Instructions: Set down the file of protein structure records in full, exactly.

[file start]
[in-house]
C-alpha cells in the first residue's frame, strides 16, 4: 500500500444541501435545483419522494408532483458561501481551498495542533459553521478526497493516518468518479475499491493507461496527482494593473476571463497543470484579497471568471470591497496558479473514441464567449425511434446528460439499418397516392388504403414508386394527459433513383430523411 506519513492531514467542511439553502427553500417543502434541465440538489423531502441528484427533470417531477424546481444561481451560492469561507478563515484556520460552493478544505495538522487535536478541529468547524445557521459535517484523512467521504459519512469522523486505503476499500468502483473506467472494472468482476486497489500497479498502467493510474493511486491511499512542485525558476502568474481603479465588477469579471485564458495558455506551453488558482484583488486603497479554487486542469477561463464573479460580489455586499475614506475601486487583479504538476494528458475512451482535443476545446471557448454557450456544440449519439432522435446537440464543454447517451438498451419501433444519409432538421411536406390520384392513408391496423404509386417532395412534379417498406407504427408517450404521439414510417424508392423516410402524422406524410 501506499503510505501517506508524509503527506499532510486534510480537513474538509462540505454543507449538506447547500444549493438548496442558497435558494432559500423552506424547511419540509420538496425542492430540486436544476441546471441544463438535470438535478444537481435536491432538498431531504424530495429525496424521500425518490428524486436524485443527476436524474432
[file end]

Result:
[in-house]
C-alpha cells in the first residue's frame, strides 16, 4: 500500500444541501435545483419522494408532483458561501481551498495542533459553521478526497493516518468518479475499491493507461496527482494593473476571463497543470484579497471568471470591497496558479473514441464567449425511434446528460439499418397516392388504403414508386394527459433513383430523411 506519513492531514467542511439553502427553500417543502434541465440538489423531502441528484427533470417531477424546481444561481451560492469561507478563515484556520460552493478544505495538522487535536478541529468547524445557521459535517484523512467521504459519512469522523486505503476499500468502483473506467472494472468482476486497489500497479498502467493510474493511486491511499512542485525558476502568474481603479465588477469579471485564458495558455506551453488558482484583488486603497479554487486542469477561463464573479460580489455586499475614506475601486487583479504538476494528458475512451482535443476545446471557448454557450456544440449519439432522435446537440464543454447517451438498451419501433444519409432538421411536406390520384392513408391496423404509386417532395412534379417498406407504427408517450404521439414510417424508392423516410402524422406524410 501506499503510505501517506508524509503527506499532510486534510480537513474538509462540505454543507449538506447547500444549493438548496442558497435558494432559500423552506424547511419540509420538496425542492430540486436544476441546471441544463438535470438535478444537481435536491432538498431531504424530495429525496424521500425518490428524486436524485443527476436524474432